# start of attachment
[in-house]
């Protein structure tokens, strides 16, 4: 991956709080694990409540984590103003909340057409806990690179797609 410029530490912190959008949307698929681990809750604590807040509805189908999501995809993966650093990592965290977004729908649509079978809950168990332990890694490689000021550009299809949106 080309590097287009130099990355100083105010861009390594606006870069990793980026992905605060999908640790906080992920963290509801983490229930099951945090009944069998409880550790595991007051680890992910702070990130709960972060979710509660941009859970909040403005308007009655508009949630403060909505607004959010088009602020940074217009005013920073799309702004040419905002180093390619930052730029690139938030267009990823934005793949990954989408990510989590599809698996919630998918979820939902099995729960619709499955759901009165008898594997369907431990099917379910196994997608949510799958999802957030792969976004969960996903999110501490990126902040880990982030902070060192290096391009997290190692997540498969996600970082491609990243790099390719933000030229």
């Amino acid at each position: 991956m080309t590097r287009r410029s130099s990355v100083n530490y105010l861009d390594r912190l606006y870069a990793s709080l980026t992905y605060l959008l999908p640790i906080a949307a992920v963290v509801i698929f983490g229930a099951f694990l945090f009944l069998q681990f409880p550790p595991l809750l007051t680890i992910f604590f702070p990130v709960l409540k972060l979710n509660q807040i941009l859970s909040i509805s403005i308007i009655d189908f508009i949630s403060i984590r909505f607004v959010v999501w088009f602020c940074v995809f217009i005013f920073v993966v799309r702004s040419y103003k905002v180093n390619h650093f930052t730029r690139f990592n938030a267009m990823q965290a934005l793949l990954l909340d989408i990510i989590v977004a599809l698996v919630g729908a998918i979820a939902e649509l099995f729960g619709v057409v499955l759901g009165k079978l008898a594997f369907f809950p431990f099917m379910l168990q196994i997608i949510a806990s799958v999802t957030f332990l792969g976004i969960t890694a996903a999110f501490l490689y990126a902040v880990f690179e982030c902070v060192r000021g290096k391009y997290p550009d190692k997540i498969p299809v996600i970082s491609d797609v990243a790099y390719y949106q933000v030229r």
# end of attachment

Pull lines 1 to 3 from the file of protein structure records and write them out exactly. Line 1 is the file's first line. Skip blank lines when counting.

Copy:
[in-house]
């Protein structure tokens, strides 16, 4: 991956709080694990409540984590103003909340057409806990690179797609 410029530490912190959008949307698929681990809750604590807040509805189908999501995809993966650093990592965290977004729908649509079978809950168990332990890694490689000021550009299809949106 080309590097287009130099990355100083105010861009390594606006870069990793980026992905605060999908640790906080992920963290509801983490229930099951945090009944069998409880550790595991007051680890992910702070990130709960972060979710509660941009859970909040403005308007009655508009949630403060909505607004959010088009602020940074217009005013920073799309702004040419905002180093390619930052730029690139938030267009990823934005793949990954989408990510989590599809698996919630998918979820939902099995729960619709499955759901009165008898594997369907431990099917379910196994997608949510799958999802957030792969976004969960996903999110501490990126902040880990982030902070060192290096391009997290190692997540498969996600970082491609990243790099390719933000030229």
């Amino acid at each position: 991956m080309t590097r287009r410029s130099s990355v100083n530490y105010l861009d390594r912190l606006y870069a990793s709080l980026t992905y605060l959008l999908p640790i906080a949307a992920v963290v509801i698929f983490g229930a099951f694990l945090f009944l069998q681990f409880p550790p595991l809750l007051t680890i992910f604590f702070p990130v709960l409540k972060l979710n509660q807040i941009l859970s909040i509805s403005i308007i009655d189908f508009i949630s403060i984590r909505f607004v959010v999501w088009f602020c940074v995809f217009i005013f920073v993966v799309r702004s040419y103003k905002v180093n390619h650093f930052t730029r690139f990592n938030a267009m990823q965290a934005l793949l990954l909340d989408i990510i989590v977004a599809l698996v919630g729908a998918i979820a939902e649509l099995f729960g619709v057409v499955l759901g009165k079978l008898a594997f369907f809950p431990f099917m379910l168990q196994i997608i949510a806990s799958v999802t957030f332990l792969g976004i969960t890694a996903a999110f501490l490689y990126a902040v880990f690179e982030c902070v060192r000021g290096k391009y997290p550009d190692k997540i498969p299809v996600i970082s491609d797609v990243a790099y390719y949106q933000v030229r």